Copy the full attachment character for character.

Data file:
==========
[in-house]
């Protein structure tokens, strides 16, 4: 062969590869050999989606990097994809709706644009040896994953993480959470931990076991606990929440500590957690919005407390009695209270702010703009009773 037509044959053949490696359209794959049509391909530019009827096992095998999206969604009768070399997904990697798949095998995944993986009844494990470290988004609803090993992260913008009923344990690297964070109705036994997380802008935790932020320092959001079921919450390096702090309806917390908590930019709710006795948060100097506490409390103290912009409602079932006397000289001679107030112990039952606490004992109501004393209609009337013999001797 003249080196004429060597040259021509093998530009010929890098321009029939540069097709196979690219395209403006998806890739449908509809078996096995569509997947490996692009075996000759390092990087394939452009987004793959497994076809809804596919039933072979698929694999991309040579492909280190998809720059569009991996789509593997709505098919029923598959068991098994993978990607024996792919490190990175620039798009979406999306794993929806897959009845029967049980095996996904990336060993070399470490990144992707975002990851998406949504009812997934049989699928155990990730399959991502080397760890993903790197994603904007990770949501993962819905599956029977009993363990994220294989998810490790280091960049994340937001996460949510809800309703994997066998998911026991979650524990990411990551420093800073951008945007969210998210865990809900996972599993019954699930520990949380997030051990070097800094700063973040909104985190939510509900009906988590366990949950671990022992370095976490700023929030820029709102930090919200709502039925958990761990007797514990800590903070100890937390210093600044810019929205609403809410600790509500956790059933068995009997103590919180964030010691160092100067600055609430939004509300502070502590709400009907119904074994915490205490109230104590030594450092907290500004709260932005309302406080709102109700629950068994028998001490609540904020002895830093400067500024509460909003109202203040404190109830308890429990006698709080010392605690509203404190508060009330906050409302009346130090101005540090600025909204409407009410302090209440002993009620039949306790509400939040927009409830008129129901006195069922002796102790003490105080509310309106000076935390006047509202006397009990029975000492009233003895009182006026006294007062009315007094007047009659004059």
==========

[in-house]
């Protein structure tokens, strides 16, 4: 062969590869050999989606990097994809709706644009040896994953993480959470931990076991606990929440500590957690919005407390009695209270702010703009009773 037509044959053949490696359209794959049509391909530019009827096992095998999206969604009768070399997904990697798949095998995944993986009844494990470290988004609803090993992260913008009923344990690297964070109705036994997380802008935790932020320092959001079921919450390096702090309806917390908590930019709710006795948060100097506490409390103290912009409602079932006397000289001679107030112990039952606490004992109501004393209609009337013999001797 003249080196004429060597040259021509093998530009010929890098321009029939540069097709196979690219395209403006998806890739449908509809078996096995569509997947490996692009075996000759390092990087394939452009987004793959497994076809809804596919039933072979698929694999991309040579492909280190998809720059569009991996789509593997709505098919029923598959068991098994993978990607024996792919490190990175620039798009979406999306794993929806897959009845029967049980095996996904990336060993070399470490990144992707975002990851998406949504009812997934049989699928155990990730399959991502080397760890993903790197994603904007990770949501993962819905599956029977009993363990994220294989998810490790280091960049994340937001996460949510809800309703994997066998998911026991979650524990990411990551420093800073951008945007969210998210865990809900996972599993019954699930520990949380997030051990070097800094700063973040909104985190939510509900009906988590366990949950671990022992370095976490700023929030820029709102930090919200709502039925958990761990007797514990800590903070100890937390210093600044810019929205609403809410600790509500956790059933068995009997103590919180964030010691160092100067600055609430939004509300502070502590709400009907119904074994915490205490109230104590030594450092907290500004709260932005309302406080709102109700629950068994028998001490609540904020002895830093400067500024509460909003109202203040404190109830308890429990006698709080010392605690509203404190508060009330906050409302009346130090101005540090600025909204409407009410302090209440002993009620039949306790509400939040927009409830008129129901006195069922002796102790003490105080509310309106000076935390006047509202006397009990029975000492009233003895009182006026006294007062009315007094007047009659004059």